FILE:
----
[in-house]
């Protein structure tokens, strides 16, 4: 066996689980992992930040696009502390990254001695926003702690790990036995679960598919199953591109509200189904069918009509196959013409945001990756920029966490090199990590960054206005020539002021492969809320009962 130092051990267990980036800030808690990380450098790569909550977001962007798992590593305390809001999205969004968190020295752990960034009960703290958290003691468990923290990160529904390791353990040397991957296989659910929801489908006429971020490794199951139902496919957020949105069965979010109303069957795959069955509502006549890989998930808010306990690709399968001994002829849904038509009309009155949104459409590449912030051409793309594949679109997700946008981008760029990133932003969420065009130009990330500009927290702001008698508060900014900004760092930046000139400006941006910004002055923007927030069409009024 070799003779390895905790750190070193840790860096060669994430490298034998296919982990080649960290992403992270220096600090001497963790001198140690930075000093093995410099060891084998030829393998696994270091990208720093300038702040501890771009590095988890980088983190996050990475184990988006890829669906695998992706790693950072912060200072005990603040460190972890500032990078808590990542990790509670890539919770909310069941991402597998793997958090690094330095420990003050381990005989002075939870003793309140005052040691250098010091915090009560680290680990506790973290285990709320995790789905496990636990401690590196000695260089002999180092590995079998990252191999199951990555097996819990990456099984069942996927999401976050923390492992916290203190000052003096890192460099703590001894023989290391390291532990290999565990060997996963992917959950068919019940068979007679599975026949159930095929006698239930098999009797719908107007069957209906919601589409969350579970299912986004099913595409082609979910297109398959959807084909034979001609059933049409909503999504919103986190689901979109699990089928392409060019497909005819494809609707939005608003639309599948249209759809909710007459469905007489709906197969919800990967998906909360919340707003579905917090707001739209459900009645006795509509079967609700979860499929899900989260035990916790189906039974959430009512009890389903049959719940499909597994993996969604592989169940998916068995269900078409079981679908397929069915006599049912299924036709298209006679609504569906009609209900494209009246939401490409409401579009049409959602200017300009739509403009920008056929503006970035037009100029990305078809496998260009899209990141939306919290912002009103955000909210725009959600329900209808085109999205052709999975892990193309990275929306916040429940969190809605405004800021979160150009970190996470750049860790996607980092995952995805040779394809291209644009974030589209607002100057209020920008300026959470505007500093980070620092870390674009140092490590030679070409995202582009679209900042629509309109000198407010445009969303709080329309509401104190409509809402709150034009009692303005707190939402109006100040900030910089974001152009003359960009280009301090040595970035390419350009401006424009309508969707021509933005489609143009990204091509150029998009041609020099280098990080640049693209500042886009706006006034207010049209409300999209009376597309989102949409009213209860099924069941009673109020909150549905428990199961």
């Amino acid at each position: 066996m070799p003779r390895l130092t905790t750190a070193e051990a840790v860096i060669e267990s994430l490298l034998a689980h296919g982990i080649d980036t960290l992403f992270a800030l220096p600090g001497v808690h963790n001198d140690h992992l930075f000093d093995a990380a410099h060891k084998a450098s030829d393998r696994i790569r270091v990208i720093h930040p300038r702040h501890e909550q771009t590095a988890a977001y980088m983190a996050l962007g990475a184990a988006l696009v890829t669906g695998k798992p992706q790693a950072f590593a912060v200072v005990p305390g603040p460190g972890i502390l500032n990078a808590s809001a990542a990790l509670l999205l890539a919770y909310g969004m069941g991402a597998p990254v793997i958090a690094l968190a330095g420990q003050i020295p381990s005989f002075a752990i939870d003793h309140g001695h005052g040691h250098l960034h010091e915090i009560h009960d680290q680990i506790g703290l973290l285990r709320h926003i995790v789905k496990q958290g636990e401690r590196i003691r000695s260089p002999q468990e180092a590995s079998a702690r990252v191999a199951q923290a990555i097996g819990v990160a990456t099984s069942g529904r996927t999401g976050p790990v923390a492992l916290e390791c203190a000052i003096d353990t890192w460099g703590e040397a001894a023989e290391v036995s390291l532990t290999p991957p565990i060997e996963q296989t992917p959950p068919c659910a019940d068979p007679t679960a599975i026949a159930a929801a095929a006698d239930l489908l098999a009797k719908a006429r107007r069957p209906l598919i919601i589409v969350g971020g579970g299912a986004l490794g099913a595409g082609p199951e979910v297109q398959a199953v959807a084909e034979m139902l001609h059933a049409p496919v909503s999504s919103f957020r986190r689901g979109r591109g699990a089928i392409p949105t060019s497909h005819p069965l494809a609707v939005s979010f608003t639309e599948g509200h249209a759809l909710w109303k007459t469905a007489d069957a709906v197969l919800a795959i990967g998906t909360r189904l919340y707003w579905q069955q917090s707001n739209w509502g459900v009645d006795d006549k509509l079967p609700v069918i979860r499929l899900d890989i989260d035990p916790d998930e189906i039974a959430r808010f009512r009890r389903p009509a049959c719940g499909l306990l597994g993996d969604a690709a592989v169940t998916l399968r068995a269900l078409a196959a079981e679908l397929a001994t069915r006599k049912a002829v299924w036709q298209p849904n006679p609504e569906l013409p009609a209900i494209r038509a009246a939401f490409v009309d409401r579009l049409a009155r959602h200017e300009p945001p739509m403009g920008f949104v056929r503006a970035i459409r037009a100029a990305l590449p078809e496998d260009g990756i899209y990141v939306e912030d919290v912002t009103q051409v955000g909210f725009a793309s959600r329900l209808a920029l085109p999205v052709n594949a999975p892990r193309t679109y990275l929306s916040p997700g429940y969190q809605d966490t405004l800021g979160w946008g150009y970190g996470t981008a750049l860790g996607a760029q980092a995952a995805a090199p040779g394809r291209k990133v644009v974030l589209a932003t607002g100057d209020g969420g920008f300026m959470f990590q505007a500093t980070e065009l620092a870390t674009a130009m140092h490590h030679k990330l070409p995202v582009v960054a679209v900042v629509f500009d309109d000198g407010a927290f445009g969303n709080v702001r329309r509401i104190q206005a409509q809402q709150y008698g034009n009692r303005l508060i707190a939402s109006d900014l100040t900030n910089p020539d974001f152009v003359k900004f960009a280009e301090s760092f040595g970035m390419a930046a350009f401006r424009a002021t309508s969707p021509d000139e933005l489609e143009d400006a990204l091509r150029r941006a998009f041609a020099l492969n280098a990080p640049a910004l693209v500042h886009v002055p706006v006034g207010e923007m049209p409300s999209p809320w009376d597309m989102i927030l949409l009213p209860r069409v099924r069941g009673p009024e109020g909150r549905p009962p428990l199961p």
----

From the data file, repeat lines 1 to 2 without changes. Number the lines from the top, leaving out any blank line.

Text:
[in-house]
């Protein structure tokens, strides 16, 4: 066996689980992992930040696009502390990254001695926003702690790990036995679960598919199953591109509200189904069918009509196959013409945001990756920029966490090199990590960054206005020539002021492969809320009962 130092051990267990980036800030808690990380450098790569909550977001962007798992590593305390809001999205969004968190020295752990960034009960703290958290003691468990923290990160529904390791353990040397991957296989659910929801489908006429971020490794199951139902496919957020949105069965979010109303069957795959069955509502006549890989998930808010306990690709399968001994002829849904038509009309009155949104459409590449912030051409793309594949679109997700946008981008760029990133932003969420065009130009990330500009927290702001008698508060900014900004760092930046000139400006941006910004002055923007927030069409009024 070799003779390895905790750190070193840790860096060669994430490298034998296919982990080649960290992403992270220096600090001497963790001198140690930075000093093995410099060891084998030829393998696994270091990208720093300038702040501890771009590095988890980088983190996050990475184990988006890829669906695998992706790693950072912060200072005990603040460190972890500032990078808590990542990790509670890539919770909310069941991402597998793997958090690094330095420990003050381990005989002075939870003793309140005052040691250098010091915090009560680290680990506790973290285990709320995790789905496990636990401690590196000695260089002999180092590995079998990252191999199951990555097996819990990456099984069942996927999401976050923390492992916290203190000052003096890192460099703590001894023989290391390291532990290999565990060997996963992917959950068919019940068979007679599975026949159930095929006698239930098999009797719908107007069957209906919601589409969350579970299912986004099913595409082609979910297109398959959807084909034979001609059933049409909503999504919103986190689901979109699990089928392409060019497909005819494809609707939005608003639309599948249209759809909710007459469905007489709906197969919800990967998906909360919340707003579905917090707001739209459900009645006795509509079967609700979860499929899900989260035990916790189906039974959430009512009890389903049959719940499909597994993996969604592989169940998916068995269900078409079981679908397929069915006599049912299924036709298209006679609504569906009609209900494209009246939401490409409401579009049409959602200017300009739509403009920008056929503006970035037009100029990305078809496998260009899209990141939306919290912002009103955000909210725009959600329900209808085109999205052709999975892990193309990275929306916040429940969190809605405004800021979160150009970190996470750049860790996607980092995952995805040779394809291209644009974030589209607002100057209020920008300026959470505007500093980070620092870390674009140092490590030679070409995202582009679209900042629509309109000198407010445009969303709080329309509401104190409509809402709150034009009692303005707190939402109006100040900030910089974001152009003359960009280009301090040595970035390419350009401006424009309508969707021509933005489609143009990204091509150029998009041609020099280098990080640049693209500042886009706006006034207010049209409300999209009376597309989102949409009213209860099924069941009673109020909150549905428990199961």